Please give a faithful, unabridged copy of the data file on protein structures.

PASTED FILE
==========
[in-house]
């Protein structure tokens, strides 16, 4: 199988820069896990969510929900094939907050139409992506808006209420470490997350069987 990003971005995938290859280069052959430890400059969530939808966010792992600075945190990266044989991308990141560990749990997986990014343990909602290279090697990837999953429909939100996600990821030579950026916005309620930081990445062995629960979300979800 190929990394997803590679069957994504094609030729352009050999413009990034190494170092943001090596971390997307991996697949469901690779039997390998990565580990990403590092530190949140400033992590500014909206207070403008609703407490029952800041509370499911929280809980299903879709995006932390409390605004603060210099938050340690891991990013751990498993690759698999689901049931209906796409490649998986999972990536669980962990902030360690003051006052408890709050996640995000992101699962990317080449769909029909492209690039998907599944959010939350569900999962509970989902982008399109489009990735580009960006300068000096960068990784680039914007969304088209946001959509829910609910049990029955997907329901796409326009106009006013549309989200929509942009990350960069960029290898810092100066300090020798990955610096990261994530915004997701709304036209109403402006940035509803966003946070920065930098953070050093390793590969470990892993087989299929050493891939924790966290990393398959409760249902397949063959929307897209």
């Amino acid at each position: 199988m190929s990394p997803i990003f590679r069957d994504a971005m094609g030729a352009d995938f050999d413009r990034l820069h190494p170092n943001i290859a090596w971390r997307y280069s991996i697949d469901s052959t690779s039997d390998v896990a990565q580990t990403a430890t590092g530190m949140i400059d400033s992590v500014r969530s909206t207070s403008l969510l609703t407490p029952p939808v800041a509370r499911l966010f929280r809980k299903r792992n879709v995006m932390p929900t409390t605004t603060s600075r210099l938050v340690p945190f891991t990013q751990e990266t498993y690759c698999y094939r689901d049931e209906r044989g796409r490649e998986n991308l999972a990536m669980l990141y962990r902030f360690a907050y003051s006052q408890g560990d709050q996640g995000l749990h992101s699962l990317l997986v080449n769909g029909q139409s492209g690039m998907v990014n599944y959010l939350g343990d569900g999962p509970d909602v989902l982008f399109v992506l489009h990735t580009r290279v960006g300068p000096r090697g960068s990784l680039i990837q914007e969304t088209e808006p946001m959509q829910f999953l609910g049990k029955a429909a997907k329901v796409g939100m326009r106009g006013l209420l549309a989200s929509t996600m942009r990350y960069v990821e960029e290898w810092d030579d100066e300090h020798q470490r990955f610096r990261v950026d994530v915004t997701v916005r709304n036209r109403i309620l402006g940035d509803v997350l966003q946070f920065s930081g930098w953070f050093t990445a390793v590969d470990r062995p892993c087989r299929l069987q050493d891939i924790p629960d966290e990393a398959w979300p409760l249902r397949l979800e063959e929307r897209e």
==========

[in-house]
């Protein structure tokens, strides 16, 4: 199988820069896990969510929900094939907050139409992506808006209420470490997350069987 990003971005995938290859280069052959430890400059969530939808966010792992600075945190990266044989991308990141560990749990997986990014343990909602290279090697990837999953429909939100996600990821030579950026916005309620930081990445062995629960979300979800 190929990394997803590679069957994504094609030729352009050999413009990034190494170092943001090596971390997307991996697949469901690779039997390998990565580990990403590092530190949140400033992590500014909206207070403008609703407490029952800041509370499911929280809980299903879709995006932390409390605004603060210099938050340690891991990013751990498993690759698999689901049931209906796409490649998986999972990536669980962990902030360690003051006052408890709050996640995000992101699962990317080449769909029909492209690039998907599944959010939350569900999962509970989902982008399109489009990735580009960006300068000096960068990784680039914007969304088209946001959509829910609910049990029955997907329901796409326009106009006013549309989200929509942009990350960069960029290898810092100066300090020798990955610096990261994530915004997701709304036209109403402006940035509803966003946070920065930098953070050093390793590969470990892993087989299929050493891939924790966290990393398959409760249902397949063959929307897209």
């Amino acid at each position: 199988m190929s990394p997803i990003f590679r069957d994504a971005m094609g030729a352009d995938f050999d413009r990034l820069h190494p170092n943001i290859a090596w971390r997307y280069s991996i697949d469901s052959t690779s039997d390998v896990a990565q580990t990403a430890t590092g530190m949140i400059d400033s992590v500014r969530s909206t207070s403008l969510l609703t407490p029952p939808v800041a509370r499911l966010f929280r809980k299903r792992n879709v995006m932390p929900t409390t605004t603060s600075r210099l938050v340690p945190f891991t990013q751990e990266t498993y690759c698999y094939r689901d049931e209906r044989g796409r490649e998986n991308l999972a990536m669980l990141y962990r902030f360690a907050y003051s006052q408890g560990d709050q996640g995000l749990h992101s699962l990317l997986v080449n769909g029909q139409s492209g690039m998907v990014n599944y959010l939350g343990d569900g999962p509970d909602v989902l982008f399109v992506l489009h990735t580009r290279v960006g300068p000096r090697g960068s990784l680039i990837q914007e969304t088209e808006p946001m959509q829910f999953l609910g049990k029955a429909a997907k329901v796409g939100m326009r106009g006013l209420l549309a989200s929509t996600m942009r990350y960069v990821e960029e290898w810092d030579d100066e300090h020798q470490r990955f610096r990261v950026d994530v915004t997701v916005r709304n036209r109403i309620l402006g940035d509803v997350l966003q946070f920065s930081g930098w953070f050093t990445a390793v590969d470990r062995p892993c087989r299929l069987q050493d891939i924790p629960d966290e990393a398959w979300p409760l249902r397949l979800e063959e929307r897209e």